|image via Edutopia|
As most of you know, we have been participating in The Global Read Aloud Project. We have made some awesome connections with friends from all over the globe, as well as one another, and have had many great conversations surrounding Out of My Mind by Sharon M. Draper....but we wanted more.
Much can be said about a group of school children bonding over a character and her story. By reading the fictional story of Melody and her special needs, my students started to think about our own friends here at our own school who also deal with special needs on a daily basis, just as Melody and her family do. This set into motion a plan. Originally we discussed performing a play, but due to some limitations, we knew a play wouldn't work, so we gathered as a class to decide what we could do for them. This evolved into a student-created, student-delegated "day of fun" as they called it for the students of our Life Skills class at our school. I sat amazed at the computer, ready to take notes as students, one by one, volunteered to be in charge of various activities and join up with other groups already being formed. When everyone finished scurrying around and spouting ideas and what they'd like to help with, we had four committees, each with a chairman and members. There would be a skit, a puppet show, an art activity, and a games area.
I was truly beside myself as I watched for two days as they prepped, designed, borrowed supplies, brought supplies from home they'd created, re-designed because something wasn't just right, hot glued, glittered, and rehearsed. The bottom line was- they were doing something special for someone else, and they were excited that they could give back to students at our own school for the simple reason that a book inspired them to think differently about students with special needs.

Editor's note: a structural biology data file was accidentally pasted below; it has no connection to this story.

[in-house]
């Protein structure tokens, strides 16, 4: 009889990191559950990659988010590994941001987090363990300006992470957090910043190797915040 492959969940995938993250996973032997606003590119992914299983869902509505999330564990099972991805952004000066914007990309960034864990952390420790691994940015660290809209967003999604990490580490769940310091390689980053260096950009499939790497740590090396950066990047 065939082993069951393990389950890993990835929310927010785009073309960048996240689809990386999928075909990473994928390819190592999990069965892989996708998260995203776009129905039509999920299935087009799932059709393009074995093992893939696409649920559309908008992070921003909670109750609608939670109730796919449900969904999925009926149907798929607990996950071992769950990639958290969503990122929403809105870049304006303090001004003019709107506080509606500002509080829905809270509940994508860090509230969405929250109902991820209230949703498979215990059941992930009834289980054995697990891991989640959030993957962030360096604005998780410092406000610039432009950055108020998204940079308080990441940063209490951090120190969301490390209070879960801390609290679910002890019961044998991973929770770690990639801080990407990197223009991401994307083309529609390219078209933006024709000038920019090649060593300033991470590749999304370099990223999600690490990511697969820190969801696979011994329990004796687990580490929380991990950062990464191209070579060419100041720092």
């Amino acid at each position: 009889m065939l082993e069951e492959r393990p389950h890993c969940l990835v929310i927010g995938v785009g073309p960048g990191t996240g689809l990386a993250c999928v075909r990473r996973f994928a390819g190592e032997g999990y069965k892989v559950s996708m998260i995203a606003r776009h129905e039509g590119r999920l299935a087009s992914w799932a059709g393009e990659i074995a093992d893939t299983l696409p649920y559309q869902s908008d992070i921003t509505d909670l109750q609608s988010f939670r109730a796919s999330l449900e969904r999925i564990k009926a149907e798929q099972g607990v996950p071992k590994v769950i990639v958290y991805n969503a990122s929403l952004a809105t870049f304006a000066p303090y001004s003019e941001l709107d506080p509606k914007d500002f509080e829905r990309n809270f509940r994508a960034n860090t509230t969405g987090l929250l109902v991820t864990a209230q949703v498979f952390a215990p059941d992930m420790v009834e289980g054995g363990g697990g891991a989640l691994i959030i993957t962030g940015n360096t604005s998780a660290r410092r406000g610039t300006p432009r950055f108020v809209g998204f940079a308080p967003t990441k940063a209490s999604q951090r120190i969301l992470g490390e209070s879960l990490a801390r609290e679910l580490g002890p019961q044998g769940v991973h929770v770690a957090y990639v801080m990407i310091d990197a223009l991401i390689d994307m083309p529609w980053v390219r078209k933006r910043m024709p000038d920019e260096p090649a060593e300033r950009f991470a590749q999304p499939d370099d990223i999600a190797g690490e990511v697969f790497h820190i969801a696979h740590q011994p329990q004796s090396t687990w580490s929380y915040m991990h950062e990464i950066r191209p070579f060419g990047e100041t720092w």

At 8:00 when I called, "It's time! Places everyone!" there was a hushed silence as everyone got into place. As the Welcoming Committee greeted the small group of their peers- students from another class, that many had only seen but never spoken to- I could not have been prouder as a teacher.
The puppet show was first; a creative puppet play where one puppet mysteriously (and wittingly) is turned into a Longhorn overnight by a vengeful ghost puppet. Next, was the art center. Members of this committee brought all of their supplies from home: small pumpkins to decorate, paint, brushes, stickers... they even brought a disposable table cloth so we wouldn't stain the computer table. (Oh! and glitter... LOTS of glitter!) After making art, the students rotated to games. Members of this committee had set up small bowling pins made out of empty water bottles that had been painted, and used the white board as a backdrop for "The Sticky Throw" with small, sticky gooey eye balls (pun intended).
|Cleaning up the Art Center|
In talking about this day, many of my students ask when we can do it again. They have an urge to not only create and design with no boundaries, but they have a deep desire to be a part of something bigger than themselves; to do good for others for no reason other than because they read a book about a girl who was different and suddenly they realize in many ways--- we all are.